What is the neuronal basis of our subjective conscious experience? Why does neuronal activity in the cortex give rise to consciousness, but not in the cerebellum? Do other animals experience similar subjective experience like us humans? If so, what kind of experience do they have? Can we generate conscious machines or robots? How can we know whether other animals and artifacts have conscious experience?


These fascinating fundamental questions used to be questions only amenable to philosophical speculations, but some of them are beginning to be a target of solid investigations for the neuroscientists. In our lab, we use a multitude of empirical neuroscientific methods to attack the problem of consciousness.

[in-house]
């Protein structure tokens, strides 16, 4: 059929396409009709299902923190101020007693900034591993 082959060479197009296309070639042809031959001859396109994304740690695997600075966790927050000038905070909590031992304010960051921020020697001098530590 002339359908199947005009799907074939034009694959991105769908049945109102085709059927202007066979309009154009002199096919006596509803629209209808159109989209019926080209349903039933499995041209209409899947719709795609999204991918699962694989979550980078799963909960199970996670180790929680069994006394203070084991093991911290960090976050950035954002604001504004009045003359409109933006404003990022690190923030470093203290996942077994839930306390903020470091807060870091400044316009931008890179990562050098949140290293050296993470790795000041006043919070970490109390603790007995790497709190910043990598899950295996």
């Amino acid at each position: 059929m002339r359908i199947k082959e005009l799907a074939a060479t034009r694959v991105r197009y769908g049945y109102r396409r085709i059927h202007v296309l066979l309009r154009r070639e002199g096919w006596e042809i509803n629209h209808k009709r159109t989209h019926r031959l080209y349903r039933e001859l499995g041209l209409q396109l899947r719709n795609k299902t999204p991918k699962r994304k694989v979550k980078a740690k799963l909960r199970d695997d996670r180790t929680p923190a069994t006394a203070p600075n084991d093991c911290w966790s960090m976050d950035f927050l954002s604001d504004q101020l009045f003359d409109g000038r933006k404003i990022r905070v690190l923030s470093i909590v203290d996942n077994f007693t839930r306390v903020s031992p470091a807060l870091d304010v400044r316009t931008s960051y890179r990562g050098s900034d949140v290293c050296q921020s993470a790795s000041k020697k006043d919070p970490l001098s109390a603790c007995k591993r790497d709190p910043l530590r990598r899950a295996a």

In particular, our current projects focus on:

  1. 1.Behavioural effects and neuronal correlates of conscious and non-conscious processing.

  1. 2.Clarifying the relationship between consciousness and attention.

  1. 3.Analysis of multi-channel neurophysiological data to understand the neuronal mechanisms of consciousness.

  1. 4.Testing theories of consciousness, in particular, the Integrated Information Theory of Consciousness proposed by Guilio Tononi, using empirical neuronal data. 

School of Psychology

Faculty of Medicine, Nursing and Health Science

Monash Unicersity